#CNILux: Understanding The New Mindful Chinese Consumer

Vogue China editor-in-chief Angelica Cheung has been a regular at the CNI Luxury Conference for the last three years, providing invaluable insight into the fascinating evolution of the Chinese luxury consumer. Today, she informed us how things have moved on as these customers grow up.

“That first round of luxury consumers has wardrobes filled with clothes, their shelves with shoes, and they are starting to understand what we have always said in Vogue: that it’s more important to find a style that suits. They are starting to not just get satisfaction out of products alone.”

This intelligence and consideration surrounding shopping habits, also extends to making choices in luxury travel, where Cheung said the Chinese are gaining more understanding and becoming more tolerant. They’re appreciating heritage pieces and craftsmanship which comes with gaining a wider perspective, “a growing sophistication,” as Cheung put it, that points to a more mindful consumer – as opposed to mass consumer – emerging from the east.

At the CNI Luxury Conference in Seoul, and Florence before it, Cheung spoke of the frustration this consumer feels when targeted either by the same marketing campaigns as the west or with messages and images that paint a China of old – ignorant attempts at staking a claim on the prosperity of the region.

“They have moved on from being seen as poor-money peasants with no taste to posing a serious challenge to luxury brands and forcing them to up their game,” said Cheung. “The one-dimension approach to China has become outdated. China has become multi-layered and therefore requires a multi-layered approach.”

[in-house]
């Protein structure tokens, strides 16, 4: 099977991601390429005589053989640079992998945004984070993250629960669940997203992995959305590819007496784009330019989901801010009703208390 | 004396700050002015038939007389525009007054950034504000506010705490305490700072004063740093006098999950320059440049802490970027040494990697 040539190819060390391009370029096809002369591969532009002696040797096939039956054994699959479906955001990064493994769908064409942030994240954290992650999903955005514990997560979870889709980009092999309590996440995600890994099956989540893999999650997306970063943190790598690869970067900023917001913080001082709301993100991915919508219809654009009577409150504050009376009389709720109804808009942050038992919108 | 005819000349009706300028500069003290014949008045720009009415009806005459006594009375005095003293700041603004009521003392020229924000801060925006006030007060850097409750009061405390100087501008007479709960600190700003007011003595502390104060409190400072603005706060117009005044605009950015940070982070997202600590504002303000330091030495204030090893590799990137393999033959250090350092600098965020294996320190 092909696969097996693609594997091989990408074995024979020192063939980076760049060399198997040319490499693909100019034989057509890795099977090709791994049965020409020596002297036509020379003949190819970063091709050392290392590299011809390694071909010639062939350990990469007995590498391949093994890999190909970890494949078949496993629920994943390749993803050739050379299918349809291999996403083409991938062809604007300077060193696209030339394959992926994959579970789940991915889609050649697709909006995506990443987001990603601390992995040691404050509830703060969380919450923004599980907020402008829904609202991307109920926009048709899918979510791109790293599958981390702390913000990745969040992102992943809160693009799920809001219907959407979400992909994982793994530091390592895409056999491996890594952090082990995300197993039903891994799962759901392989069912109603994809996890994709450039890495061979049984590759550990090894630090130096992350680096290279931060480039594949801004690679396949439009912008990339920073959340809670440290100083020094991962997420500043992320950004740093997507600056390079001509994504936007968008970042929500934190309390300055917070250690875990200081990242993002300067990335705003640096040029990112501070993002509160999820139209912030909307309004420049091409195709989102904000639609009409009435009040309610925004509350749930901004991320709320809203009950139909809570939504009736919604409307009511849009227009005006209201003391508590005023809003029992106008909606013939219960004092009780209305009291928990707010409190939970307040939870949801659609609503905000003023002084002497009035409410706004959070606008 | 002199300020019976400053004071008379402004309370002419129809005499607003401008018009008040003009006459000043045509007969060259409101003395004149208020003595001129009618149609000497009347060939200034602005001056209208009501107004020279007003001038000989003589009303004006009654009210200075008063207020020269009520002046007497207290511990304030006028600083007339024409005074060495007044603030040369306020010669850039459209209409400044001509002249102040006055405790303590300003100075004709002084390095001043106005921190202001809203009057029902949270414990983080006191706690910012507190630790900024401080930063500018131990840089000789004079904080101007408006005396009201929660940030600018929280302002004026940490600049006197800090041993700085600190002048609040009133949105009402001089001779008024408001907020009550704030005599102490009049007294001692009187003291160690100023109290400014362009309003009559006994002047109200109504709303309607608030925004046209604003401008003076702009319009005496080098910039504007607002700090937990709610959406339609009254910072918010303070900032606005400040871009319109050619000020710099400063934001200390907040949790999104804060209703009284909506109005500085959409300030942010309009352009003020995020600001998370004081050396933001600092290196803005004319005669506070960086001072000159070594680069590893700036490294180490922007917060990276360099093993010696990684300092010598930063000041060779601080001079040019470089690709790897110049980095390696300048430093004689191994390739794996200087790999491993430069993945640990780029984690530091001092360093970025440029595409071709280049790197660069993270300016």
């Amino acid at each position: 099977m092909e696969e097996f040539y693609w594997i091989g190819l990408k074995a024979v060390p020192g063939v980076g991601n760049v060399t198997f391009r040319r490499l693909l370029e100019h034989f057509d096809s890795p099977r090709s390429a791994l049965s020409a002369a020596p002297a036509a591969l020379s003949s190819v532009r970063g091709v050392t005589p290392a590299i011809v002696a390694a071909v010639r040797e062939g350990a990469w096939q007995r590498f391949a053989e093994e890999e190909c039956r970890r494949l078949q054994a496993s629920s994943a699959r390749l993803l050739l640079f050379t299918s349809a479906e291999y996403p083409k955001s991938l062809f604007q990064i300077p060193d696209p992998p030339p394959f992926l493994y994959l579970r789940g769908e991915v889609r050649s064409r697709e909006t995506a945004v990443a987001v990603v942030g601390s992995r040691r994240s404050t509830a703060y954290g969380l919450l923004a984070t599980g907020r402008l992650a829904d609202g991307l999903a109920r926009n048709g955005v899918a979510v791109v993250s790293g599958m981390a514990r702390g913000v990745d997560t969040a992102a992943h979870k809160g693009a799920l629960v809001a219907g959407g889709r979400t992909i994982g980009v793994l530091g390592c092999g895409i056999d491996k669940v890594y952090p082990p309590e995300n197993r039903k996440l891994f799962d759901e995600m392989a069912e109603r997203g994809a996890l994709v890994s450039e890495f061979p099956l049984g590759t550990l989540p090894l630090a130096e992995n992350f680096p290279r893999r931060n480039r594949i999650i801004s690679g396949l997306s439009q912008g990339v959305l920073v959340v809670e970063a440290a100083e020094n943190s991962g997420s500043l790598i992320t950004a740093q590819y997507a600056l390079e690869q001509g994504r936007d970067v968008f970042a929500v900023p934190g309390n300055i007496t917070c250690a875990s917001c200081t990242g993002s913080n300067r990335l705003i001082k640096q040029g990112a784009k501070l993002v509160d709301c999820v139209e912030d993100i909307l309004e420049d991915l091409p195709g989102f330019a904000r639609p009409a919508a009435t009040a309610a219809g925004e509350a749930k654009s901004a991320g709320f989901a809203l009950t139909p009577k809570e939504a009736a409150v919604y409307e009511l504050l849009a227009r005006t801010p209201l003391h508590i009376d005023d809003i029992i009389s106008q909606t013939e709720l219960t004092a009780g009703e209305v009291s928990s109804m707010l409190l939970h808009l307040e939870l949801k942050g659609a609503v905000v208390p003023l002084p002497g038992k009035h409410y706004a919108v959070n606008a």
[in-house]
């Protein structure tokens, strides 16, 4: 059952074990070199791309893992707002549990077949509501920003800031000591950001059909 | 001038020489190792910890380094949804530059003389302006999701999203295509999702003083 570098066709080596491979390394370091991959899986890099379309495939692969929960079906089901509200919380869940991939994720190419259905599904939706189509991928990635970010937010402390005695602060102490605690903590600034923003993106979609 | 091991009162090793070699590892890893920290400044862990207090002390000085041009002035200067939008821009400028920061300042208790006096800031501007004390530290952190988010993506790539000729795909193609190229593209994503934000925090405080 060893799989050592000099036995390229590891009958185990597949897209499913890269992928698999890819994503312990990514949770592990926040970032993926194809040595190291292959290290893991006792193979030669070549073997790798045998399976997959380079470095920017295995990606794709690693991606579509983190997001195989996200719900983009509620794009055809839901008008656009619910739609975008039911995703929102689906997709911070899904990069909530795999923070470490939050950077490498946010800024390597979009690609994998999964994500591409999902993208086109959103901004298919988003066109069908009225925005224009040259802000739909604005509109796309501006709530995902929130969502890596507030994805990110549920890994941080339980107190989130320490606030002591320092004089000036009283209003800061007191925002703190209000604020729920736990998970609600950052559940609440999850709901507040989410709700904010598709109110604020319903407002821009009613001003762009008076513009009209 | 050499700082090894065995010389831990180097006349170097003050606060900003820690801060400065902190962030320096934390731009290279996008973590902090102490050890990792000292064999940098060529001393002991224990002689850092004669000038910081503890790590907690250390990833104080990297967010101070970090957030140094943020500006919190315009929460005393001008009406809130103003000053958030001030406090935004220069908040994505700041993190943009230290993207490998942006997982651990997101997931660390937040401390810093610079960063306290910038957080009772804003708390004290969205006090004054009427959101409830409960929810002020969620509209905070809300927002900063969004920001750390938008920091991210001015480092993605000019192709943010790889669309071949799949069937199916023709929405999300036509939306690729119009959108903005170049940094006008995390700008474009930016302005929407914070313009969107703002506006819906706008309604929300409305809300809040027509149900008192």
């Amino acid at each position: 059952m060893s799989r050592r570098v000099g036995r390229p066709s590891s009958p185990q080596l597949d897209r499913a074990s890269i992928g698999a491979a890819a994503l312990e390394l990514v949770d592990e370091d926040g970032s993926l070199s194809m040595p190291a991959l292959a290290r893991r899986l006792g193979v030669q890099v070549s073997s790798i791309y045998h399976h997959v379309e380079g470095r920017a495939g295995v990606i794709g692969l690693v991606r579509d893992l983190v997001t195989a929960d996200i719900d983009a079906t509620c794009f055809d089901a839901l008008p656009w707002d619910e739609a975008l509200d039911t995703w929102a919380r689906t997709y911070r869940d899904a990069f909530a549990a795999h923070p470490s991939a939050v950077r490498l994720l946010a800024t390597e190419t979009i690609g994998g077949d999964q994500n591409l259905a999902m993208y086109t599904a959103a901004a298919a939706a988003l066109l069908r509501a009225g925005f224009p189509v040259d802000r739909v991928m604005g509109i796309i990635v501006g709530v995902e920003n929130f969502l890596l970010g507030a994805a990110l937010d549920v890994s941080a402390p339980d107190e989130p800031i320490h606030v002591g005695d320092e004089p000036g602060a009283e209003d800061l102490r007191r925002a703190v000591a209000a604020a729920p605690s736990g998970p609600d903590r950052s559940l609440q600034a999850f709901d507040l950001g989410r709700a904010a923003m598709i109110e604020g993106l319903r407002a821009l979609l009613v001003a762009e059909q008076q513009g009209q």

That extends to Vogue China itself. The approach that Cheung and her team have adopted, to speak not only to this generation of luxury consumers but also to the next, is also a multi-layered one. The team “takes pains in creating the right creative idea” through the use of captivating video content and quality editorial and shoots, communicated through a mix of print, online and social-media platforms. All this instead of employing a celebrity to create a quick fix.

“Many businesses are facing challenges and are under pressure to produce immediate results, and so many opt to use celebrities to get high-end sales,” she explained, adding that the frenzy over booking certain Chinese celebrities to do so only raises prices and results in a diluted concept from a fashion house. “This may generate sales, but the wrong choice of celebrity may damage the image of the brand and deter more sophisticated customers from buying into the brand. Brands need a communication strategy that fits both long-term and short-term goals. A strategy that can attract immediate attention and also reflect the essence of the brand.”